The book is a relatively detailed political history of ancient Egypt, pharaoh by pharaoh and dynasty by dynasty. Wilkinson says after a career studying the period, he has grown "increasingly uneasy about the subject of my research."
Scholars and enthusiasts alike are inclined to look at pharonic culture with misty-eyed reverence. We marvel at the pyramids, without stopping to think too much about the political system that made them possible. ... From human sacrifice in the First Dynasty to a peasants' revolt under the Ptolemies, ancient Egypt was a society in which the relationship between the king and his subjects was based on coercion and fear, not love and admiration - where royal power was absolute and life was cheap.
So he aims to give a more balanced view of Egyptian civilization.
The ancient Egyptians invented the concept of the nation-state that still dominates our planet, five thousand years later.
It really helps to have a historic framework to understand the evolution of the culture. It would be hard to understand Greece without having some sense of the chronology of the conflict between Athens and Sparta, or Rome without knowing about the decline of the Republic and the main events of the empire. So I found it very interesting to have a better sense of what was going on in the Old Kingdom or New Kingdom. A walk around the Egyptian rooms of the Met is more rewarding.
What does not fully come across, however, is why the remarkable achievement of the Old Kingdom arose so suddenly.
The surprising fact is the era of the pyramids arrived only three hundred years after the first historical pharoah, Narmer, comes to power. Narmer initiated what we call the First Dynasty in 2950 BC. Djoser built the first major pyramid, the Step Pyramid at Saqqara, arrives in 2650. Khufu, the Fourth Dynasty pharoah who built the Great Pyramid at Giza, came to the throne in 2545. That is still very early in the span of Egyptian history. The sequence of dynasties does not end until Cleopatra and Rome's final conquest in 30 BC.
Wilkinson concentrates on the fact that the institutions of kingship seem to have appeared almost fully grown. But how could even tyrannical kings turn a valley full of agricultural villages into a society capable of creating staggering engineering projects whose scale and precision still baffle us almost five thousand years later? Astonishing organization and technical achievement seem to appear fully grown as well.
What made Egypt different? it isn't clear from the book. Political tyranny alone can hardly account for it, otherwise most tyrants since would have similar edifices.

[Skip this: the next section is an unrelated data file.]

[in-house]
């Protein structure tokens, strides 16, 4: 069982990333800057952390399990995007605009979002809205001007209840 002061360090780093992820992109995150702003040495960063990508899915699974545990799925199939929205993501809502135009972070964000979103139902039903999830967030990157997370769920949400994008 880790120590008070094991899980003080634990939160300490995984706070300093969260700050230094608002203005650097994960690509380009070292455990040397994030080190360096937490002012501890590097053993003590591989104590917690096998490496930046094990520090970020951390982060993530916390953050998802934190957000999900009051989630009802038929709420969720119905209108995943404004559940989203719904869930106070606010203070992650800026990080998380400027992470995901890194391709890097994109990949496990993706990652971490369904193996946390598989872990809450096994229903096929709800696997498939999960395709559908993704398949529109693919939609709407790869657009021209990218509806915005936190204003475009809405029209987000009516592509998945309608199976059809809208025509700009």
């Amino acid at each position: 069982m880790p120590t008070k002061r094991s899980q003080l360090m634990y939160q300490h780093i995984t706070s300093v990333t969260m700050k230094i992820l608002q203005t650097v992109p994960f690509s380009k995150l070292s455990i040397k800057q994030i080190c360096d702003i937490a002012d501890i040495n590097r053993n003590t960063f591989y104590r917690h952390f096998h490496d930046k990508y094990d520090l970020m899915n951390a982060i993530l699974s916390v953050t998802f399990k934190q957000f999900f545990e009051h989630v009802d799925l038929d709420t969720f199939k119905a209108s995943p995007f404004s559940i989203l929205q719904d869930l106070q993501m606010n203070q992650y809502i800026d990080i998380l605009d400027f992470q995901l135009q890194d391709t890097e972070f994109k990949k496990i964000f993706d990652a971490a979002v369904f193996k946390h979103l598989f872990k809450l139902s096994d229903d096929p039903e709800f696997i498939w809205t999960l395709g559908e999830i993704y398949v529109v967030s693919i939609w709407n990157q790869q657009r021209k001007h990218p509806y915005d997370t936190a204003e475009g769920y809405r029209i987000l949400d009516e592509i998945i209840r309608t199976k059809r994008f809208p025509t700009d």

The other thing I am left with is a sense of some of the gaps in historical knowledge, most of all the invasions of the Sea Peoples in the Twentieth Dynasty, 1190-1069. We came across this catastrophe before in the history of the Mediterranean. Most of the shore of the Great Sea was burned. Civilization collapsed across much of the area. Mycenae fell. The Hittite Empire fell. The great trading cities of the Lebanese Coast like Ugarit were burned to the ground.
It was the first terrible dark age in history.
And we know so little about who the Sea Peoples were, or where they came from, or what motivated their invasions. Interestingly, it is about the same time as the traditional date for the siege of Troy.
Throughout the Near East, palls of smoke hung in the air where once there had been hubs of commerce and culture. Rich palaces and famous cities lay in ruins. (p328)
Rameses III won a battle against them in the Nile Delta and spared Egypt the fate of other eastern Mediterranean civilizations. But foreign trade with the shattered remainder of the region had been lost . Egypt never really reattained the splendid peaks of her civlization.
Driven from their homelands (unknown, but possibly the western Mediterranean or Anatolia) by drought, famine and the desire for a better life, and possessed of a fierce and warlike nature, the Sea Peoples had proved an unstoppable force...(p329)
One book I read years ago was The Collapse of Complex Societies (New Studies in Archaeology). I don't remember much of it right now, but it's on my shelf and i should take another look.
It's sad, isn't it, that there is an infinity of things to read, a sea of knowledge which overwhelms any one person. And you know you'll never get to read more of a small fraction of what matters. And what you do read you tend to forget over time.